Sam Boileau – KJ Contracting
- Written by: Taryn Plumb
- Produced by: Victor Martins
- Est. reading time: 4 mins
It truly is a new generation at KJ Contracting. Sam Boileau hasn’t simply eased into his role as CEO of the family business—he’s firmly taken the helm and set initiatives into motion to fortify and build upon the company’s strong foundation.
In just a little over two years, he’s introduced new equipment, revamped workflows, upgraded standards and procedures, and established a marketing and advertising presence where there was none. “I came in with a younger mind and said ‘hey, we need to do this,’” says Boileau.
The British Columbia electrical services company has flourished as a result; not only has it expanded its customer base, business offerings and geographic footprint—it’s enhanced the quality of its already well-respected work.
Founded in 1995 by Joe and Kim Boileau—Sam’s parents—KJ Contracting has established itself as a one stop shop: It crafts custom electrical panels, sells electrical components and provides installation services for the mining, agricultural, food processing and heavy manufacturing industries.
“We design it, budget it, build it, manage it, install it,” says Boileau. “Not a lot of companies can do all of those things.”
A family commitment to success
Boileau has been a fixture at the business—based out of Nanaimo on the east coast of Vancouver Island—since he was a teenager, starting out doing fill-in duties such as inventory and yard work, before finally going full-time in 2009 after a bit of “hemming and hawing.”
At his parents’ urgings, he apprenticed and then became certified as an electrician, earning the Canadian Red Seal Journeyman title. “I ended up falling in love with the business and I was pretty successful in what I did,” he says. “Everything fell into place from there.”
His father retired about a year ago—although, as is the case with many business founders, he’s never truly let go, still serving as a consultant and mentor and “popping his head in every once in a while,” Boileau says with a laugh. Meanwhile, his mother is semi-retired, his sister Michelle serves as CFO, brother James is in charge of outside sales and engineering, and brother-in-law Shaun oversees sales and purchasing.
Pete Wilson is “a huge part of our business,” often working seven days a week to manage the site crew and handle estimating, purchasing and supervising for all construction processes.
“We all really care about the business as a whole. We aren’t here just to collect a paycheck,” Boileau stresses.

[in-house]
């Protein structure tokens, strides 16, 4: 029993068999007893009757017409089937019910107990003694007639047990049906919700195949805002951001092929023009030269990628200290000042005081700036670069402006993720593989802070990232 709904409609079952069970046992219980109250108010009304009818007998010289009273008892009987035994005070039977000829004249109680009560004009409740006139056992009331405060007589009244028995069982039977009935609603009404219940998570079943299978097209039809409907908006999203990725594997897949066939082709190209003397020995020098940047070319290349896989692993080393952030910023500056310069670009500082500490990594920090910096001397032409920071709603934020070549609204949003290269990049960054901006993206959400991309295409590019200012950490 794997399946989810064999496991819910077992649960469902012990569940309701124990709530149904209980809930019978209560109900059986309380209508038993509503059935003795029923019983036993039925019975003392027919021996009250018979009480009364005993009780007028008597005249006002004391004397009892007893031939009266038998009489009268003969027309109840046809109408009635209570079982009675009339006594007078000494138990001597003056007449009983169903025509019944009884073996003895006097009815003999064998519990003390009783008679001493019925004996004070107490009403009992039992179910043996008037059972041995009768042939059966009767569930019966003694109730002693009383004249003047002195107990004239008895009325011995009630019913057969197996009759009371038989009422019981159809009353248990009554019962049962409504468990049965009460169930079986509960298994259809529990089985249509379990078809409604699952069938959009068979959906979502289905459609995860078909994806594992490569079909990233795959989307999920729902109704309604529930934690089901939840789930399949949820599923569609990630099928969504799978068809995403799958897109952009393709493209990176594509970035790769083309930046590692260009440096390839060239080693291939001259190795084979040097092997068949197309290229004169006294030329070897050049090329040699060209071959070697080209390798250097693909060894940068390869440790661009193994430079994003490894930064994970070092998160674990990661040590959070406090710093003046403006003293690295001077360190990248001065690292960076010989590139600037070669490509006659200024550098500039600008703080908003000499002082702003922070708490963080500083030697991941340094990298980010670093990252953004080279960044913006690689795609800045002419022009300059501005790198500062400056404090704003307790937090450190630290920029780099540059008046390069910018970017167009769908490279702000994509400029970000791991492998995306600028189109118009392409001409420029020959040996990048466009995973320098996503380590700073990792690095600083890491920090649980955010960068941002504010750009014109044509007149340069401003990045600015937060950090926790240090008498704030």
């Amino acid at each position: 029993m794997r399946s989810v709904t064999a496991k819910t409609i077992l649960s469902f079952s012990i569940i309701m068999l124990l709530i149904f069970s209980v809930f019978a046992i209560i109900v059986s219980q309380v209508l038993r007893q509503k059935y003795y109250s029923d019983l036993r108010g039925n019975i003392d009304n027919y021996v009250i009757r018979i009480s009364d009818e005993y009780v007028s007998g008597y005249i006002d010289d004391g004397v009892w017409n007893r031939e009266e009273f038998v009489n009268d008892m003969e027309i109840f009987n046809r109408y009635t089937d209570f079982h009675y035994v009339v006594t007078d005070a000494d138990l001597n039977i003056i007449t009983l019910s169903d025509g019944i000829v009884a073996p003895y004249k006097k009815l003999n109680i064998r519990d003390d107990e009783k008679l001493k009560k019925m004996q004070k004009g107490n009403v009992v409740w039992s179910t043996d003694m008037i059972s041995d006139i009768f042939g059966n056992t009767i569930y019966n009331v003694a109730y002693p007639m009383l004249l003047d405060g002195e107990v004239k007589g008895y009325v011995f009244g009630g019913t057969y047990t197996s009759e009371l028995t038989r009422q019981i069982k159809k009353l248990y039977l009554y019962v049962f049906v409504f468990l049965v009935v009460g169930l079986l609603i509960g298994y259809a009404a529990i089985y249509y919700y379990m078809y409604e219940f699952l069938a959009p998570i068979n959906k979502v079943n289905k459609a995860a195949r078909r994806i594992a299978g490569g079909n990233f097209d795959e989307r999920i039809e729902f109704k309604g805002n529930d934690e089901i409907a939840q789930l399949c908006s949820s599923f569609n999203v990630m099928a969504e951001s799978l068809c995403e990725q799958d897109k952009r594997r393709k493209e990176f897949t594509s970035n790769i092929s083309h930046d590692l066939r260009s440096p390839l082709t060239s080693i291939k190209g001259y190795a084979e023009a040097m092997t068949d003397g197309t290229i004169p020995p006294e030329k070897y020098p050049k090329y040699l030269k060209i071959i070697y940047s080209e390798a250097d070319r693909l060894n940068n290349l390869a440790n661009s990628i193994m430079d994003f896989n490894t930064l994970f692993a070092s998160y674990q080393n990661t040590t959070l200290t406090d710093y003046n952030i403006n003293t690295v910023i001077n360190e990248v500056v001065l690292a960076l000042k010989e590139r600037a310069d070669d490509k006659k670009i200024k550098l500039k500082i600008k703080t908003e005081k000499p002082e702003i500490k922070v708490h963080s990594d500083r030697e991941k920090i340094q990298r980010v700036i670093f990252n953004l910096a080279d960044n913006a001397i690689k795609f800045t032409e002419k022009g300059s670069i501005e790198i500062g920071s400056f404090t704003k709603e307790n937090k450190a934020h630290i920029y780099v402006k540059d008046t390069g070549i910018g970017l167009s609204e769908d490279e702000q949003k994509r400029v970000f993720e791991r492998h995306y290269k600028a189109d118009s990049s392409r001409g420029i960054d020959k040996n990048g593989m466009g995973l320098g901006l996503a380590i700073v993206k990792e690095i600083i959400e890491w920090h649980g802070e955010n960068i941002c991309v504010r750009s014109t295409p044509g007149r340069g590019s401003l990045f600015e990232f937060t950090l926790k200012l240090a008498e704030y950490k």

Proving that commitment he says, he set out to strengthen and grow the business from day one in the CEO seat. Although, with hands in nearly all aspects of the business, he’ll acknowledge that he doesn’t exactly do much sitting down.
Most notably, under his leadership, the company has invested in a CNC plasma cutting table, allowing it to expand its services to fabricate custom control panels and inserts and manufacture electrical kiosks. It has also added laser cutting and engraving services, expanded its inventory and facilities, and increased its sales around the world.
It has grown its partnerships, as well. One new standout is Bay City Brokers, which has offices throughout Canada and has helped KJ with importing and exporting with the U.S.
Boileau also set out to improve workflows by establishing new shop standards and procedures. Meanwhile, to bring the company into the 21st century, he established a website (there previously was none), revamped its marketing materials and commissioned new product catalogs and brochures. To go along with that, the company introduced a new division, KJ Controls, to oversee its sales and panels divisions.
“There really wasn’t any focus on advertising or marketing before I came,” Boileau says.
He’s continuing that emphasis on growth, while also juggling quality control, training, efficiency and organizational duties, as well as design and project planning and management—and he’ll unload trucks from time to time, too.
“I’m there to work alongside the crew if I need to occasionally,” he says. His expansive background in the business is an asset; it allows him to be an effective and sympathetic leader, he says.
A strong culture, a thriving future
These initiatives have paid off for the small company. Today it employs 45 and operates three shops across 14,000 square feet. Boileau points out that it’s more than doubled its customers and septupled its shop staff. Its panel shop is “growing and growing and growing,” he says, and the goal is to branch out further into food and packaging industries, mining, rubber mills and bottling plants.
All this while maintaining its dedication to its founding principles: To create the highest quality goods and provide exemplary customer service.
“You can’t beat our service,” Boileau says. Meanwhile, the “workmanship is huge. The quality of product is great. It’s interesting stuff we’re working with.”
So much so, he notes, that workers in the shop often take pictures of completed products that they share on social media and with family members and friends.
“There’s lots of pride in the work, there’s lots to learn, every day’s a new challenge—which we love,” says Boileau. “It’s a good community, a good culture we have here.”
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